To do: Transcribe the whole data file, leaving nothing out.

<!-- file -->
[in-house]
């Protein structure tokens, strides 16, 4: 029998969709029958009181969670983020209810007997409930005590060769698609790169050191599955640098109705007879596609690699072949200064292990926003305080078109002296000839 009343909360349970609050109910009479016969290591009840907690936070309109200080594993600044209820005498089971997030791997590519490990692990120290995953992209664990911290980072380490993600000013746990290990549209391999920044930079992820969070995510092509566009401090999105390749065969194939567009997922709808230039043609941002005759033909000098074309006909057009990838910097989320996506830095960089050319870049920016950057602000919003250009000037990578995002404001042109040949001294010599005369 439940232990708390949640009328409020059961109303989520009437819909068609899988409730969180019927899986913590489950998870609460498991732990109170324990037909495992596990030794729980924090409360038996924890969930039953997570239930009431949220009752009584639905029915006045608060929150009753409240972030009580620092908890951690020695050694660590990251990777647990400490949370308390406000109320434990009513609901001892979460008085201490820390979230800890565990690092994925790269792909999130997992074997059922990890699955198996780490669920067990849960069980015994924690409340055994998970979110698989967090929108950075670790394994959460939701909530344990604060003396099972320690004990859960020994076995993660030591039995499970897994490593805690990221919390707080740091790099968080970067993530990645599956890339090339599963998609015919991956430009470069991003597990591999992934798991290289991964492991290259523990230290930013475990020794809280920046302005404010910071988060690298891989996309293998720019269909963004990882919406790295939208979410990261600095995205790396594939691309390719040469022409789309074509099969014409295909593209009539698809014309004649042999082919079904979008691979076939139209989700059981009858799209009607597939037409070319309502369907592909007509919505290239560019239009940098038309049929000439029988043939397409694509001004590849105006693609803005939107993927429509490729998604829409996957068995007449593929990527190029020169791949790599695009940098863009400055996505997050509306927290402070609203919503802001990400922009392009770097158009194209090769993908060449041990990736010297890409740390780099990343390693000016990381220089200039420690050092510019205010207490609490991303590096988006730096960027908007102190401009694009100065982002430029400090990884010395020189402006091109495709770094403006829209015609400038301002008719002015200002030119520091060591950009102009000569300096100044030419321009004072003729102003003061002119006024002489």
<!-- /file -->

[in-house]
């Protein structure tokens, strides 16, 4: 029998969709029958009181969670983020209810007997409930005590060769698609790169050191599955640098109705007879596609690699072949200064292990926003305080078109002296000839 009343909360349970609050109910009479016969290591009840907690936070309109200080594993600044209820005498089971997030791997590519490990692990120290995953992209664990911290980072380490993600000013746990290990549209391999920044930079992820969070995510092509566009401090999105390749065969194939567009997922709808230039043609941002005759033909000098074309006909057009990838910097989320996506830095960089050319870049920016950057602000919003250009000037990578995002404001042109040949001294010599005369 439940232990708390949640009328409020059961109303989520009437819909068609899988409730969180019927899986913590489950998870609460498991732990109170324990037909495992596990030794729980924090409360038996924890969930039953997570239930009431949220009752009584639905029915006045608060929150009753409240972030009580620092908890951690020695050694660590990251990777647990400490949370308390406000109320434990009513609901001892979460008085201490820390979230800890565990690092994925790269792909999130997992074997059922990890699955198996780490669920067990849960069980015994924690409340055994998970979110698989967090929108950075670790394994959460939701909530344990604060003396099972320690004990859960020994076995993660030591039995499970897994490593805690990221919390707080740091790099968080970067993530990645599956890339090339599963998609015919991956430009470069991003597990591999992934798991290289991964492991290259523990230290930013475990020794809280920046302005404010910071988060690298891989996309293998720019269909963004990882919406790295939208979410990261600095995205790396594939691309390719040469022409789309074509099969014409295909593209009539698809014309004649042999082919079904979008691979076939139209989700059981009858799209009607597939037409070319309502369907592909007509919505290239560019239009940098038309049929000439029988043939397409694509001004590849105006693609803005939107993927429509490729998604829409996957068995007449593929990527190029020169791949790599695009940098863009400055996505997050509306927290402070609203919503802001990400922009392009770097158009194209090769993908060449041990990736010297890409740390780099990343390693000016990381220089200039420690050092510019205010207490609490991303590096988006730096960027908007102190401009694009100065982002430029400090990884010395020189402006091109495709770094403006829209015609400038301002008719002015200002030119520091060591950009102009000569300096100044030419321009004072003729102003003061002119006024002489």